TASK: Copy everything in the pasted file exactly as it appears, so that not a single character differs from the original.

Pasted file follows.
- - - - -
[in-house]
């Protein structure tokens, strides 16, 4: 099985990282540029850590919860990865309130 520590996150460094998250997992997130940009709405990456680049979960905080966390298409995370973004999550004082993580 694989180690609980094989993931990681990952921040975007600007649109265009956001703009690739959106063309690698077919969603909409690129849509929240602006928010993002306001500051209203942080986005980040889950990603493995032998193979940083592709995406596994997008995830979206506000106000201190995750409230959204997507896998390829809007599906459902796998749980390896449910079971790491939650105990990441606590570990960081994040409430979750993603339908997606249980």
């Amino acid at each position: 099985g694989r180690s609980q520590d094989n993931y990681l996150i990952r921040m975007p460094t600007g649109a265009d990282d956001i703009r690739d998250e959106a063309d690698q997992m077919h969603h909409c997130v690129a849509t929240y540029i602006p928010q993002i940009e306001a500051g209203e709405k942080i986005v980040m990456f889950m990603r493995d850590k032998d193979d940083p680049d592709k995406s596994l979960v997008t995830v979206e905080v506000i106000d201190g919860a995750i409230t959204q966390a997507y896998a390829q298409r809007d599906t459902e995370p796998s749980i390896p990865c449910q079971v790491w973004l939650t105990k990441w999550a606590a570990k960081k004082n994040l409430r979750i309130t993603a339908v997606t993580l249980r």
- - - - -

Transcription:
[in-house]
């Protein structure tokens, strides 16, 4: 099985990282540029850590919860990865309130 520590996150460094998250997992997130940009709405990456680049979960905080966390298409995370973004999550004082993580 694989180690609980094989993931990681990952921040975007600007649109265009956001703009690739959106063309690698077919969603909409690129849509929240602006928010993002306001500051209203942080986005980040889950990603493995032998193979940083592709995406596994997008995830979206506000106000201190995750409230959204997507896998390829809007599906459902796998749980390896449910079971790491939650105990990441606590570990960081994040409430979750993603339908997606249980």
């Amino acid at each position: 099985g694989r180690s609980q520590d094989n993931y990681l996150i990952r921040m975007p460094t600007g649109a265009d990282d956001i703009r690739d998250e959106a063309d690698q997992m077919h969603h909409c997130v690129a849509t929240y540029i602006p928010q993002i940009e306001a500051g209203e709405k942080i986005v980040m990456f889950m990603r493995d850590k032998d193979d940083p680049d592709k995406s596994l979960v997008t995830v979206e905080v506000i106000d201190g919860a995750i409230t959204q966390a997507y896998a390829q298409r809007d599906t459902e995370p796998s749980i390896p990865c449910q079971v790491w973004l939650t105990k990441w999550a606590a570990k960081k004082n994040l409430r979750i309130t993603a339908v997606t993580l249980r």